cracks in the façade

The reports that there was a cover up involving a positive test for Lance at the 2001 Tour de Suisse, has put a crack in the façade, showing the promoters as the co-conspirators they really are.  Such behavior is not without precedent.  Rumors have surrounded positive tests for Carl Lewis for years.  At the 1984 Los Angeles Olympics, nine positive drug tests were reported out by the lab, but never acted upon by the International Olympic Committee.  Prince Alexandre de Merode, chairman of the International Olympic Committee medical commission said the tests were never acted upon because all material related to the cases were taken from de Merode’s offices at the Biltmore Hotel in Los Angeles and destroyed in a shredder.  Speculation is that Carl Lewis, the star whose athletic performances rekindled American interest in the Olympics, after the 1980 U.S. boycott of the Moscow games, was among the nine.

Meanwhile in 1988, at the US Olympic trials leading to the Seoul Olympics, Lewis tested positive for the banned stimulants found in cold medications: pseudoephedrine, ephedrine and phenylpropanolamine.  The US Olympic Committee cleared Lewis finding that his ingestion of the stimulants was inadvertent.  Remember 1988 was the year that Ben Johnson was disqualified and Lewis was subsequently awarded the gold medal in the 100m.  It’s Orwellian how name athletes have their reputations protected through the use of doublespeak by the promoting agencies or the athlete’s own public relations team, while others are vilified as tainting the sport.

The award for the most notorious example of allowing the use of performance enhancing substances to reinvigorate public interest goes to the baseball owners.  After the strike years, interest in America’s national pastime was waning.  So a blind eye was turned, as the number of home runs sky rocketed.

show me the money

Whether its seven consecutive Tour victories, nine gold medals, or 73 home runs, off the charts performance draws the interest of casual fans.  That interest translates into money for the promoters and the sponsors.  How many more bikes did Trek sell after Lance’s victories?  In college, I remember having to read about the Tour in the newspaper.  ESPN aired highlights at inconsistent hours of the day and night.  Live coverage sponsored by Subaru, the Discovery Channel, or Nike was unimaginable.  Then there was Lance and everything changed.

warning: don’t feed the delusion

After the 1998 Festina affair spiralled out of control and exposed Richard Virenque and the swirl of controversy surrounding Jan Ullrich, you had to be delusional to ignore the facts and reach the conclusion that Lance was riding clean and still beating these guys.  Yet, American fans willingly deluded themselves, all the while demanding to be entertained with super-human performances.  That’s the axe I have to grind with Lance Armstrong…he fed the delusion.  Now, the only way for him to maintain the lie is to attack the credibility of the team mates that helped him succeed.  Meanwhile, the promoters, sponsors (yes, Festina is a sponsor for the 2011 Tour), and even the riders will cluck about cleaning up the sport.  There really is no honor among thieves.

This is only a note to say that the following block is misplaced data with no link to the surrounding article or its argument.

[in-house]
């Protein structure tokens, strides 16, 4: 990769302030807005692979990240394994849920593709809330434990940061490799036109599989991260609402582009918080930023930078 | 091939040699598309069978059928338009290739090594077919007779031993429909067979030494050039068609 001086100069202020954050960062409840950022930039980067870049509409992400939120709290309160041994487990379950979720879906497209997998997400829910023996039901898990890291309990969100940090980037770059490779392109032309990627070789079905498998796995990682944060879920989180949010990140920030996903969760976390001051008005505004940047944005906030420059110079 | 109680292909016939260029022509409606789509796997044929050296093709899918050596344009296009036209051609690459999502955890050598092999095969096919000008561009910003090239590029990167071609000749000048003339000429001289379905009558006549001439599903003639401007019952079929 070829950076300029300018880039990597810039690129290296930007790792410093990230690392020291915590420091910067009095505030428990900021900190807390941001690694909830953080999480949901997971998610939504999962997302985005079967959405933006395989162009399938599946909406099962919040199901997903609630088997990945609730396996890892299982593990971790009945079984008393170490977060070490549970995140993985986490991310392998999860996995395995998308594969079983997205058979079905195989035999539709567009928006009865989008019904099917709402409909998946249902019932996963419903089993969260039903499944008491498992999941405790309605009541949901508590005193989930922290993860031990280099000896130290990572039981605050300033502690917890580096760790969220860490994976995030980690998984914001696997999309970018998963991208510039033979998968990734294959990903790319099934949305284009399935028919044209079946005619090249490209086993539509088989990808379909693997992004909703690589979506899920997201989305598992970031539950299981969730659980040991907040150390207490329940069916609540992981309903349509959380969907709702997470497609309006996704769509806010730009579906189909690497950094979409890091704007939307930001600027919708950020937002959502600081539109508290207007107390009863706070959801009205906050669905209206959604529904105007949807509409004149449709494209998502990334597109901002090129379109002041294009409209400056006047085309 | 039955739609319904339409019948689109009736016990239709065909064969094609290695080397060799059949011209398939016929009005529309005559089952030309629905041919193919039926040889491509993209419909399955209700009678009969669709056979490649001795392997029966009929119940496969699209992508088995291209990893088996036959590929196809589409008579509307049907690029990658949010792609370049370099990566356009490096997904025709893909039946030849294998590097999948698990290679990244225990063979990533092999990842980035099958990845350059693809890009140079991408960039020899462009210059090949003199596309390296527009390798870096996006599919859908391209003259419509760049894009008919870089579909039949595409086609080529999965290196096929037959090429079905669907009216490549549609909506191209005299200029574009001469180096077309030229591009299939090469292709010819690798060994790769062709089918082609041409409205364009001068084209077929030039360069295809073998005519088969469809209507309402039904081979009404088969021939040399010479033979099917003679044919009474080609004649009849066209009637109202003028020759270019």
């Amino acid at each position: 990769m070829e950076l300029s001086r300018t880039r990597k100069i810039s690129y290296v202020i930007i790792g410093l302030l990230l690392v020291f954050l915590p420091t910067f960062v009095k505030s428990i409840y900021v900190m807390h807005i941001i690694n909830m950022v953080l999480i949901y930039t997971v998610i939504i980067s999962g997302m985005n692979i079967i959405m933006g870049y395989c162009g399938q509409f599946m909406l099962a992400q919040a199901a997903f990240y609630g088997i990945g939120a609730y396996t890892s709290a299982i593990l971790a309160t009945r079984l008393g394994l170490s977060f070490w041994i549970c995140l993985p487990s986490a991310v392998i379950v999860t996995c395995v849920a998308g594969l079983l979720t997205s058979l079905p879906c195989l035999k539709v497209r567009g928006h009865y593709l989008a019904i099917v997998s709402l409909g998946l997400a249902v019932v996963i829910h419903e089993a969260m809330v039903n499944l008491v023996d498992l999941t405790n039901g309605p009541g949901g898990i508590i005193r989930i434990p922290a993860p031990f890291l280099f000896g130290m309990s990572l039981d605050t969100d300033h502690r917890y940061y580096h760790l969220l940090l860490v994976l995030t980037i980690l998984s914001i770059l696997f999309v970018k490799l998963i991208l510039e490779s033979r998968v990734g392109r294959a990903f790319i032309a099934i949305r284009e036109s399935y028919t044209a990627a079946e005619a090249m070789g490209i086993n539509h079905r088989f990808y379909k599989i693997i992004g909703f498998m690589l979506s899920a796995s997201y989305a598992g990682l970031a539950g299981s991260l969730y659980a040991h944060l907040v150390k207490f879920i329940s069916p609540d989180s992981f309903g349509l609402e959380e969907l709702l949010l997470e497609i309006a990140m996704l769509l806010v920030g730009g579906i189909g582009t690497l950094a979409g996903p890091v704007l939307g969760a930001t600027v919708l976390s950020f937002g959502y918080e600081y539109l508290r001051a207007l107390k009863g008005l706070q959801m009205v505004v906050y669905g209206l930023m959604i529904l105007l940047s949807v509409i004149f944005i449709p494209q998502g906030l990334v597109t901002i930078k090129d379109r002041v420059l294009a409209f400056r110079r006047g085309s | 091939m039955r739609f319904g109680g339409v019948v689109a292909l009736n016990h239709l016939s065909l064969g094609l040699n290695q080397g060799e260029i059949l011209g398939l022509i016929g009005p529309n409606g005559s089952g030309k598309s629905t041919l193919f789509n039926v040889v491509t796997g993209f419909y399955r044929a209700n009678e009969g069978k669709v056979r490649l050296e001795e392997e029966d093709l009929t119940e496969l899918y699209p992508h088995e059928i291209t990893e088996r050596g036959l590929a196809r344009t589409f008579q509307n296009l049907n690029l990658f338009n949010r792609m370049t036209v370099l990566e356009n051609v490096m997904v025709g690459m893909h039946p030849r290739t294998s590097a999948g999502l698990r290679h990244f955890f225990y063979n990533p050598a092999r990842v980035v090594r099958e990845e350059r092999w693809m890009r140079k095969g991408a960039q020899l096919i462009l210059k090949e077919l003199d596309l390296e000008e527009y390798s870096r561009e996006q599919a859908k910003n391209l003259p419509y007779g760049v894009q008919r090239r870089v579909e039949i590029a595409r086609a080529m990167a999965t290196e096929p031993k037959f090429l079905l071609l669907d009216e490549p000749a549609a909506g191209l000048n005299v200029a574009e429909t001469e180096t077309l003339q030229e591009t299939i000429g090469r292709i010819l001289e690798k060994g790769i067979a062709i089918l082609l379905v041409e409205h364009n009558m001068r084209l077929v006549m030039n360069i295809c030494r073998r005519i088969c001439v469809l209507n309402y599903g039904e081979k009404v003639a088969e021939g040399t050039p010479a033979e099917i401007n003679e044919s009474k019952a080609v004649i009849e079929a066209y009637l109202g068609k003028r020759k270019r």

Plus ça change, plus c’est la même chose

In 1924 the journalist Albert Londres followed the Tour de France for the French newspaper, Le Petit Parisien. At Coutances he heard that the previous year’s winner, Henri Pélissier, his brother Francis and a third rider, Maurice Ville, had pulled out after a row with the organiser, Henri Desgrange. Henri Pélissier explained the problem – whether or not he had the right to take off a jersey – and went on to talk of drugs, reported in Londres’ race diary, in which he coined the phrase Les Forçats de la Route (The Convicts of the Road):

“You have no idea what the Tour de France is,” Henri said. “It’s a Calvary. Worse than that, because the road to the Cross has only 14 stations and ours has 15. We suffer from the start to the end. You want to know how we keep going? Here…” He pulled a phial from his bag. “That’s cocaine, for our eyes. This is chloroform, for our gums.”
“This,” Ville said, emptying his shoulder bag “is liniment to put warmth back into our knees.”
“And pills. Do you want to see pills? Have a look, here are the pills.” Each pulled out three boxes.
“The truth is,” Francis said, “that we keep going on dynamite.”

Henri spoke of being as white as shrouds once the dirt of the day had been washed off, then of their bodies being drained by diarrhoea, before continuing:

“At night, in our rooms, we can’t sleep. We twitch and dance and jig about as though we were doing St Vitus’s Dance…”
“There’s less flesh on our bodies than on a skeleton,” Francis said.

From Wikipedia: Doping at the Tour De France.

Finishing IS The Final Triumph

But, I’ll continue to follow the Tour.  No matter how they get there, completing the Tour is a crazy feat.  There is something mesmerizing about watching men risk their necks, endure excruciating pain, face physical and emotional exhaustion and still manage to ride onto the Champs-Élysées and past the Arc de Triomphe.